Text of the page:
This action is typically used to compute fields based on one or more images, but since we don’t use an input image we need to specify the region and step size.

To experiment later, and to show how to add parameters into an expression click on the + icon on the left side.

Give it a name (e.g. r) and range. Click on the small slider icon to the right of the variable to change the value using a slider. Then you can use r in later fields. This is used in the fallback grid settings. You can use the variable also in the expression that is used to define the field. Note that x and y are implicitly defined to be the grid location. Click on the monitor entry to preview the image.

We want to get a visual representation of where each component is 0. This is what the thresholded path, sometimes called contour or level set is useful.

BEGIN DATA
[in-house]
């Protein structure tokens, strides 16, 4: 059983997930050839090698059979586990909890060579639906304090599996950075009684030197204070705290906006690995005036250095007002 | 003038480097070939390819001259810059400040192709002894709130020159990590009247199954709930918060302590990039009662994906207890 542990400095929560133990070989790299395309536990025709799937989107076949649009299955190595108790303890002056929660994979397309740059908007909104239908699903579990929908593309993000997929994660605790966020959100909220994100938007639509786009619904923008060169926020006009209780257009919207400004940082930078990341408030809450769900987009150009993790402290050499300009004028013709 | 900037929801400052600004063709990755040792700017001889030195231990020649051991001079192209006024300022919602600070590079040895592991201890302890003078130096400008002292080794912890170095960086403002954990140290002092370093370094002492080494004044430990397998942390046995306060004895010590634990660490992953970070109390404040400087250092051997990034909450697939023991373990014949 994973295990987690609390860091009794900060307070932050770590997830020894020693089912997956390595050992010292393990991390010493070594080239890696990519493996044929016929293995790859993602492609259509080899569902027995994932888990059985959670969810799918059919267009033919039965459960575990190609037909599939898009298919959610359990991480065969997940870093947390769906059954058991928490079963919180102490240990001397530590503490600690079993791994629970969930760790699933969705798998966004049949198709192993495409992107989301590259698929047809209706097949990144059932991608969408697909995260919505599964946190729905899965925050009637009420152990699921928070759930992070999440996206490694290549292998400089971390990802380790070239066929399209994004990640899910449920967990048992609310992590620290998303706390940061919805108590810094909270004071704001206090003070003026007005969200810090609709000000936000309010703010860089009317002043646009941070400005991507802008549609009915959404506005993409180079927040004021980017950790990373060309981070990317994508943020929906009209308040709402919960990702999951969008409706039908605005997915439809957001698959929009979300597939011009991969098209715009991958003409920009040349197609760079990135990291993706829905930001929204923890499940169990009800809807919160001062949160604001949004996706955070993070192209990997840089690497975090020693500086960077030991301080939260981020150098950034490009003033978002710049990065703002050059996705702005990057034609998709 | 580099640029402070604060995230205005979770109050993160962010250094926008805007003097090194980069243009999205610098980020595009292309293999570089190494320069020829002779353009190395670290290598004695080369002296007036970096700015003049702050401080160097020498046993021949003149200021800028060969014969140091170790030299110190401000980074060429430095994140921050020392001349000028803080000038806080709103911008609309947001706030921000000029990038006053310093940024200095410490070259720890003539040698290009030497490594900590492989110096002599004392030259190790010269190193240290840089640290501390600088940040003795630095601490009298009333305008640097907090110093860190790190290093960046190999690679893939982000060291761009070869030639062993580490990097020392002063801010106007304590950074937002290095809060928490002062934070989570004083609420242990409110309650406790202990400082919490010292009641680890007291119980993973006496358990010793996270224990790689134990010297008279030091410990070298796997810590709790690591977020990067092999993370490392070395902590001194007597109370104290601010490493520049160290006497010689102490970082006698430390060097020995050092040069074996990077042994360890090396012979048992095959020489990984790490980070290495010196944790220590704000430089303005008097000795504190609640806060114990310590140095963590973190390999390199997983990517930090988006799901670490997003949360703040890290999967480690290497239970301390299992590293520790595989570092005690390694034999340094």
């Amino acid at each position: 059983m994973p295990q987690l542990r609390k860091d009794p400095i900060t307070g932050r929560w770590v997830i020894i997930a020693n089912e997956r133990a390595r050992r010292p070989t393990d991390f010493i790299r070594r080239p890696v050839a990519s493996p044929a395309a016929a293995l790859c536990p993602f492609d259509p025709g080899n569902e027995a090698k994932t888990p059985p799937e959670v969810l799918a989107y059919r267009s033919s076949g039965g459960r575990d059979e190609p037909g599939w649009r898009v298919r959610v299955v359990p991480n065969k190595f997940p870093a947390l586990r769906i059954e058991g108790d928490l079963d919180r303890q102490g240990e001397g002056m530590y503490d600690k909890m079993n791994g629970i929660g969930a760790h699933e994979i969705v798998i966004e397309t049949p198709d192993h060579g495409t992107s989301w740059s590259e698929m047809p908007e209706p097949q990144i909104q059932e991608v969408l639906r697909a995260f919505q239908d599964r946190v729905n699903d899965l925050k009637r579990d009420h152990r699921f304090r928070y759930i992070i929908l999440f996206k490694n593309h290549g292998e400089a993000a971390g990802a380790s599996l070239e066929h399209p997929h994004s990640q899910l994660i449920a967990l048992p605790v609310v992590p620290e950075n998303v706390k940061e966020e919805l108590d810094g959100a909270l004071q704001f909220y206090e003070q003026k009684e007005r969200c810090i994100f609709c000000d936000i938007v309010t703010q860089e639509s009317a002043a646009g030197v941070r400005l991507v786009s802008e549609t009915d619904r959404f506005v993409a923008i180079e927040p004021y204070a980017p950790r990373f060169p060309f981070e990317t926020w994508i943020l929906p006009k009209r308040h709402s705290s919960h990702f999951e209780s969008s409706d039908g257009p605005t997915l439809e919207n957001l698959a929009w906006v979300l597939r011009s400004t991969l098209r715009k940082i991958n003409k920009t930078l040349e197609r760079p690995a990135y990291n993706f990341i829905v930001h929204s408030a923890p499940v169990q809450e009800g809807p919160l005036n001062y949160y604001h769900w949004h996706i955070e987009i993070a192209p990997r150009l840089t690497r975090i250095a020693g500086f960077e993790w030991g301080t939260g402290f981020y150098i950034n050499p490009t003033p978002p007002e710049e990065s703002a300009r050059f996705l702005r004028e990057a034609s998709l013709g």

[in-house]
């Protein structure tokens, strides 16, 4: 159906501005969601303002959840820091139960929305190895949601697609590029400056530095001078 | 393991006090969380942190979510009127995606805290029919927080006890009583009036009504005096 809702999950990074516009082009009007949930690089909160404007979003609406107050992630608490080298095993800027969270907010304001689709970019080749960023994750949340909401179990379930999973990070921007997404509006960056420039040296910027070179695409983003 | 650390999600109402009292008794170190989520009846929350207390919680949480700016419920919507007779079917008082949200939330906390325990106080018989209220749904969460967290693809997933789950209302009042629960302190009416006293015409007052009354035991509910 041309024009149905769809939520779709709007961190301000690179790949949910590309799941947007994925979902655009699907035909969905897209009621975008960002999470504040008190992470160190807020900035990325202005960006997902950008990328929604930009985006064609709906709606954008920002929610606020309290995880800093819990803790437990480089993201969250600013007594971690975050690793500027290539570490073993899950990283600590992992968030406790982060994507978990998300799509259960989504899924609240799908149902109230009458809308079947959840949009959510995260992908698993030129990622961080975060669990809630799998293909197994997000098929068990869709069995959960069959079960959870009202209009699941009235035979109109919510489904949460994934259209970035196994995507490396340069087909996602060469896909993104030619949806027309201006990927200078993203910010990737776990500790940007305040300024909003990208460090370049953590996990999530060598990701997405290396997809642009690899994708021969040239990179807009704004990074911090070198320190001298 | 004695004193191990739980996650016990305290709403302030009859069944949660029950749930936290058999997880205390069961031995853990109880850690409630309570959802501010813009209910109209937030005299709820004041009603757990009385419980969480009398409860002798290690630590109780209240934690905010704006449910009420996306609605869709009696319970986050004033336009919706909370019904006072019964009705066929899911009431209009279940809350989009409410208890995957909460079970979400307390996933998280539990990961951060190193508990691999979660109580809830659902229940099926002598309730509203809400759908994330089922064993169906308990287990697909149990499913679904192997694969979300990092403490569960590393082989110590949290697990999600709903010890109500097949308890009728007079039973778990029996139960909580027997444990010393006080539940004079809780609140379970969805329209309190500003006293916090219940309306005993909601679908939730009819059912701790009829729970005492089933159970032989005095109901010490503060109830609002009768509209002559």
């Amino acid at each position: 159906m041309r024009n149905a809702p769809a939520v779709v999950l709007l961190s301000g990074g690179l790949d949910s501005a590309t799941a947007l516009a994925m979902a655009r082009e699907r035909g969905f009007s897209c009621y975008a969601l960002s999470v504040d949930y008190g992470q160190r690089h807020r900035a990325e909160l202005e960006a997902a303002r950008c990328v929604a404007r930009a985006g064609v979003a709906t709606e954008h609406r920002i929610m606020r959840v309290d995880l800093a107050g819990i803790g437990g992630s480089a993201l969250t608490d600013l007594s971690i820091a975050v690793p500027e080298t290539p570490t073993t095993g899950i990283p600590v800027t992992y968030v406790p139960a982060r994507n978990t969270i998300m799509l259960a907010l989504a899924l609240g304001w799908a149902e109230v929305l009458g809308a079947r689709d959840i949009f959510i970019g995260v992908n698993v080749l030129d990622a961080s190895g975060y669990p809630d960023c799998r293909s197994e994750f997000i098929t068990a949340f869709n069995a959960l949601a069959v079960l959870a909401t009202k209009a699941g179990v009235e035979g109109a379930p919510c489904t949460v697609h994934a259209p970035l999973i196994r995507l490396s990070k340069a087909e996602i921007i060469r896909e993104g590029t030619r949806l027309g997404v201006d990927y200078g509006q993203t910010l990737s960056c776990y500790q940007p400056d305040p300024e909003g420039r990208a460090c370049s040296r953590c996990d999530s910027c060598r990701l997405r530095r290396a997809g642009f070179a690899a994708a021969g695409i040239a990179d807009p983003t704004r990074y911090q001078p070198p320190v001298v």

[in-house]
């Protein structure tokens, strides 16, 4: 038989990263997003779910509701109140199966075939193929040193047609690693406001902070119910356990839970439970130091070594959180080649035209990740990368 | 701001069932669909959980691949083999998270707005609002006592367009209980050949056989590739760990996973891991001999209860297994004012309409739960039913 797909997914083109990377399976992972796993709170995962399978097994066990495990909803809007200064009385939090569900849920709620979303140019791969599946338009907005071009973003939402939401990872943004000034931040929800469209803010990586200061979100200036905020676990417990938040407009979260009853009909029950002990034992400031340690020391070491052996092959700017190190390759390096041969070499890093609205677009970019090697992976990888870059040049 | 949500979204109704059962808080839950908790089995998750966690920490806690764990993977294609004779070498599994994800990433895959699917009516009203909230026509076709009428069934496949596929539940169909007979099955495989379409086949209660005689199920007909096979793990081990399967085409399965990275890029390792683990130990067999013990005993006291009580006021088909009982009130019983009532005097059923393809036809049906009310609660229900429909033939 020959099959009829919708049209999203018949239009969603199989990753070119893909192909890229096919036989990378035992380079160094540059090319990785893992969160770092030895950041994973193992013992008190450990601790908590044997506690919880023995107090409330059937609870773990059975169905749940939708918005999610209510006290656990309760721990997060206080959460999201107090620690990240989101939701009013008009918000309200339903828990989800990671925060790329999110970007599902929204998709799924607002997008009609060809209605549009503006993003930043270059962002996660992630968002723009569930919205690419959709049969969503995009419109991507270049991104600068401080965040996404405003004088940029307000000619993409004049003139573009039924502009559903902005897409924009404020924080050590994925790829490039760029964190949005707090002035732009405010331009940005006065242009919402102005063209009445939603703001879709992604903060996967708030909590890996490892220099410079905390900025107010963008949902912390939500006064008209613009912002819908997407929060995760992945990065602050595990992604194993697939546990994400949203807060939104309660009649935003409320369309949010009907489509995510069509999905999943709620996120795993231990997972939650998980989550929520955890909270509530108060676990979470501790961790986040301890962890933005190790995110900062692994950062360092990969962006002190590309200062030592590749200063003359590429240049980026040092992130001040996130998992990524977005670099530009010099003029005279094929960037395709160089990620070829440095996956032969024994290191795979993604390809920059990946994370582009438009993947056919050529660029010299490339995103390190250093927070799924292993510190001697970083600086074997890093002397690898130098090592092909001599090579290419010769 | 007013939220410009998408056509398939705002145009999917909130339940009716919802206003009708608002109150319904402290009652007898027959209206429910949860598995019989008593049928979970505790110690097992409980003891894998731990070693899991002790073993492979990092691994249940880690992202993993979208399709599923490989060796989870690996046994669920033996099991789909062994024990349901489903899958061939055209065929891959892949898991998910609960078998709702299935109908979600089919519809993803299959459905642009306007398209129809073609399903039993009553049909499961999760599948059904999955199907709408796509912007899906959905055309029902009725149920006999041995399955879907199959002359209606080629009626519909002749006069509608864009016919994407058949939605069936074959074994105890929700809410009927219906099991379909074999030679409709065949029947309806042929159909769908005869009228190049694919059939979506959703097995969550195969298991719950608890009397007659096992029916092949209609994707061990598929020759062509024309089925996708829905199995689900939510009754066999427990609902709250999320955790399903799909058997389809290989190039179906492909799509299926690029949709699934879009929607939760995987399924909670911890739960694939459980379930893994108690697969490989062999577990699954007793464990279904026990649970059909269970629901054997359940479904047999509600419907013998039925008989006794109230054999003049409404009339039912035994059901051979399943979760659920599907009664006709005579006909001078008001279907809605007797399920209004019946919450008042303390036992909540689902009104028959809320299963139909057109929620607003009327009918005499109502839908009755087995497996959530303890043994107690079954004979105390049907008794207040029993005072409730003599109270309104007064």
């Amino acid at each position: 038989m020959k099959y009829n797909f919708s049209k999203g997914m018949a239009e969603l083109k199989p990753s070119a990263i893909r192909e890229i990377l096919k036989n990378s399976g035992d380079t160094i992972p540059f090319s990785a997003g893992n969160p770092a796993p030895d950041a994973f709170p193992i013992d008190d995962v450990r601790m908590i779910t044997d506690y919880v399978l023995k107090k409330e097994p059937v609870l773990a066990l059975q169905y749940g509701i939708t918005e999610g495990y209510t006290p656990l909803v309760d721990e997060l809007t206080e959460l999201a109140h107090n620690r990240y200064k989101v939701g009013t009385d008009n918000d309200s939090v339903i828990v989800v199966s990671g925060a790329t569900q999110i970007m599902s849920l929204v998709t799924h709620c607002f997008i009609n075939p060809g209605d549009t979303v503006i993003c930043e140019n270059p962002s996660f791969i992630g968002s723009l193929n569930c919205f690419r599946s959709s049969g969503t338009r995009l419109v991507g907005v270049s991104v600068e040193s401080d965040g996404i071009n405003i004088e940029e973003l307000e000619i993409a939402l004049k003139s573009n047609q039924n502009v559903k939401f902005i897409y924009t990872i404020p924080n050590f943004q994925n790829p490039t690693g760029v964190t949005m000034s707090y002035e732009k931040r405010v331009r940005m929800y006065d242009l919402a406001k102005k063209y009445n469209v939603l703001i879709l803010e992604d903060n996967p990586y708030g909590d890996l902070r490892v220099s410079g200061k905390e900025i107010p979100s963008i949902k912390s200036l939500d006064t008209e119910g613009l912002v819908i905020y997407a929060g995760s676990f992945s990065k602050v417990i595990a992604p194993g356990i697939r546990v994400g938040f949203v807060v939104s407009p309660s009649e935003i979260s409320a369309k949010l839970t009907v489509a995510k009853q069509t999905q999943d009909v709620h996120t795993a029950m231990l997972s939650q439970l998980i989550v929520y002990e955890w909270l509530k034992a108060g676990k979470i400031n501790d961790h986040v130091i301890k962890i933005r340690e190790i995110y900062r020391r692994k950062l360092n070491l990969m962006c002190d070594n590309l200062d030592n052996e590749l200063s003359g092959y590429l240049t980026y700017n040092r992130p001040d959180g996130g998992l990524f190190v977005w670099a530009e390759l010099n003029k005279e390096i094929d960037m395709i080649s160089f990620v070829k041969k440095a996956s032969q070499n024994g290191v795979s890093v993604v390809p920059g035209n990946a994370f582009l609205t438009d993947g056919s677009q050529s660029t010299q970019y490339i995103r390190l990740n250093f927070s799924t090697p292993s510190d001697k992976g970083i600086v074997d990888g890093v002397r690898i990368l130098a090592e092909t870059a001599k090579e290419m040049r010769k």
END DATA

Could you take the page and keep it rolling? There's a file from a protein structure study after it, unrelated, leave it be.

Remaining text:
Create two such paths, and select different channels. Note that initially the level set value is not specified. Set it to 0.

Next step is to draw this field. If you widen the ImageTank view you see a vertical bar. Drag the image (click on the icon and drag it) over to the white region on the right hand side.

Drag the icon onto the image icon and release the mouse. This creates a drawing entry and adds that to the variable list. It has a default selection, but that typically needs to be tweaked to get the look you want. Here it is pretty simple. If you go to the top left corner of the graphic, you get an overlay with a few buttons. That has a side bar popup icon. Click on that to see the commands behind the drawing.

You can select the color for each channel and using either the numerical field or the histogram to the right of the color selector you can adjust the coloring range.

Now drag the two paths onto the same graphic. For the second path you have an option of changing the selection for an existing drawing command or add a new one.

Adjust the color and line style for the polygon. You can pop up the command list for the drawing at any time by going into the top left corner of the drawing and click on the side bar icon. Click on the color tile to see the standard system level color selector.